(Be sure to read upcoming part 2 about the difference between transgender and transracial)
It always starts with the question, first in the eyes, hesitating on the way to the lips but determined to come out: what are you? Every mixed race person say amen. For as long as I can remember, people have puzzled over my features, my hair, my skin color to piece together my race. The question, and the response we arrive at together has more to do with the questioner than you may think. And that interaction tells us more about race in America how far we’ve come and the morass ahead.
At the risk of dating myself, as little background is necessary. I was born in November 1969– a child of the summer of love in Boston, when only a few years later the bus riots would mar forever this city’s already checkered racial history. I was adopted as a baby, but adoption then was a different animal. A closed adoption, like mine, meant that my (now adopted) parents never met or knew anything about my birth parents–other than the fact that one was black.
Trans racial adoption was uncommon then, and the story is one for another time. Suffice it to say, I grew up in a white family in towns with almost no diversity at the time I was growing up there. Identifying my race was not as simple as hauling out the family album or even looking around at my community. Most of the time, this is how we decide what race we are. We look at Mom and Dad and do the math. Simple.
Except its not so simple. If you look like you might be walking the line between two race you have probably been asked the question on more than one occasion. From the time I was little, people asked. The question itself is an indicator of the times: in the 70’s the question was whispered, or more often sneered by nasty children in the playground. in the 80’s it was asked with curiosity, or occasionally a spark of interest in the days when light skinned was in; in the 90’s when the best berries were blacker it was a test of authenticity. And now in an era when we debate the end of race, being asked my race reminds me that race, and racism, isn’t going anywhere.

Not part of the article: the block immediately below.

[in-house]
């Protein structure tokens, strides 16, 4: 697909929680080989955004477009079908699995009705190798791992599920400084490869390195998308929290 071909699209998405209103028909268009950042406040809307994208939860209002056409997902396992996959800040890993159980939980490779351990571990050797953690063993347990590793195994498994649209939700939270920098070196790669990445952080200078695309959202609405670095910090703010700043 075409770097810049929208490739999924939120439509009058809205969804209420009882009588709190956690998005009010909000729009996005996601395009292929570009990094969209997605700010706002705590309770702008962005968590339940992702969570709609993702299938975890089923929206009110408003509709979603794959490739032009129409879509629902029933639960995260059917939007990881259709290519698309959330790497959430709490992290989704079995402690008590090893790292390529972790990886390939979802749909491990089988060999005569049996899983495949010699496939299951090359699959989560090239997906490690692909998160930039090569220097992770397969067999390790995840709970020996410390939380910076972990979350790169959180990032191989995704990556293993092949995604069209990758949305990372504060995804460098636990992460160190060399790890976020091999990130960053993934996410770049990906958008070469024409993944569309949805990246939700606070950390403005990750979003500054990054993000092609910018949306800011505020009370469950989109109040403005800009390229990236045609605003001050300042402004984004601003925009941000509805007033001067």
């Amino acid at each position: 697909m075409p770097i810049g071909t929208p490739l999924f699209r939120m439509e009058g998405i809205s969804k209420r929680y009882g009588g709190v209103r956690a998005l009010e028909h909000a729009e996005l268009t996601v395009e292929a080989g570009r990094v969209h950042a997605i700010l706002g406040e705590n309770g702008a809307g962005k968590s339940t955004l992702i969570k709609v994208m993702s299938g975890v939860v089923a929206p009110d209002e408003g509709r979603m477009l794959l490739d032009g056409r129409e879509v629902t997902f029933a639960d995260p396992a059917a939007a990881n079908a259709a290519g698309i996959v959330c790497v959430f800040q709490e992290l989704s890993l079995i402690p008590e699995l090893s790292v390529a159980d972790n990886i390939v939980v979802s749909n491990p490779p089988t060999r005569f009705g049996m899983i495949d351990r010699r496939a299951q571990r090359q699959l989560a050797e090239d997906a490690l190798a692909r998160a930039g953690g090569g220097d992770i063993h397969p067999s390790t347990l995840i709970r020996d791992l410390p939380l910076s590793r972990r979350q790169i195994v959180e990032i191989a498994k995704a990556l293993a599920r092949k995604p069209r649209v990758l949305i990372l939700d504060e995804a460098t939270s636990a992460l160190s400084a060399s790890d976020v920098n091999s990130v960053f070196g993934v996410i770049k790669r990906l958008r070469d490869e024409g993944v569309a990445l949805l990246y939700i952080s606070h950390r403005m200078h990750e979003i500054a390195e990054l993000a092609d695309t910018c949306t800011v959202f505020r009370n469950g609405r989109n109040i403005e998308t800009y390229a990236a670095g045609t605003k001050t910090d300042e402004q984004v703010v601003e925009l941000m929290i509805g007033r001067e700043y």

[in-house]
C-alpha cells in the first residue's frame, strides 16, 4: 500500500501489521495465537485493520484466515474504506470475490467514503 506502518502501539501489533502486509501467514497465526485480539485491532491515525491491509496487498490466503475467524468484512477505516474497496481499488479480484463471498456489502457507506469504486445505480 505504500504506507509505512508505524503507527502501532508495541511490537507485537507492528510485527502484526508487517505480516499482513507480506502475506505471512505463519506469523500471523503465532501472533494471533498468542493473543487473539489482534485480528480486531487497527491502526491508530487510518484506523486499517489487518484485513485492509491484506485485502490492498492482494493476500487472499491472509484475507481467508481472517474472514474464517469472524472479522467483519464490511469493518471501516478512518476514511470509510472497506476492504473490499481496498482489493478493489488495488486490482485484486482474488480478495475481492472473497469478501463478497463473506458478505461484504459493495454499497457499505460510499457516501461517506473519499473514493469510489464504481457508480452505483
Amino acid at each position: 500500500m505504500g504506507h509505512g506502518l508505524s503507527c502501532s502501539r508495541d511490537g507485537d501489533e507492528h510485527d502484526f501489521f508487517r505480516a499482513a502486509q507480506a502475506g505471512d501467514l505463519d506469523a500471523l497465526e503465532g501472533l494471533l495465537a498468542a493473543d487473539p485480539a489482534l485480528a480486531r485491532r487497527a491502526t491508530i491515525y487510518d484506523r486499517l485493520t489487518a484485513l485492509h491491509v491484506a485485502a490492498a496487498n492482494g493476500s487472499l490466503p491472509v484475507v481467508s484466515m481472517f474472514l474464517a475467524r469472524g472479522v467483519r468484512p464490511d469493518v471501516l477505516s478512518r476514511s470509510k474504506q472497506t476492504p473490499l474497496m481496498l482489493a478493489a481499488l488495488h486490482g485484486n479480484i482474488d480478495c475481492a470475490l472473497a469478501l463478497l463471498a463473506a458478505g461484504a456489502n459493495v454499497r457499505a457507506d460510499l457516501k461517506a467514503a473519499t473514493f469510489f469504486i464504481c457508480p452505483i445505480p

For some mixed race people the answer becomes one of complex math–a half this (which half?), a quarter that (leg piece or breast meat?)–where the family tree is examined and loyalties to each side are weighed. Sometimes, back up family and community members are referenced to break any stalemate. For others, embracing all parts of their lineage is the key, living as a testament to the dream of a land where all people live together, integrated fully and culturally complex.
More often than you would image, people argue with the answer you provide. How often have people thrown the white mother card on President Obama? Rarely is it said to spark an honest conversation of how race is constructed. Mostly it’s said in a snarky way, or a weapon to shoot at the authenticity of his blackness.
People squint their eyes and appraise your flesh–how light is white? How much brown equals black? but it doesn’t stop there. They weigh your words–talking white or just educated? they judge your body–are your hips black in nature? they question your knowledge of perceived black culture. In addition to judge they play other roles as well: now fashion blogger, now genealogist, next professor, sometimes confessor.
Free from a pedigree and family tree, I find people more likely to debate my racial identity with me. I think this tells us that race is not just about what we think we are but is also significantly about what society says. The conversation reveals how we divide people into racial categories: do you really think you’re black? but you’re light skinned, so you’re not all black. How did you decide you were black? how do you know that you’re not (insert nation here)? Do you even know what you are? Over the years, I have been called a mulatta (stubborn mule!) a half bread, mixed, light, red, mutt, black bitch, nigger. The names, they also are like a timeline of race in America.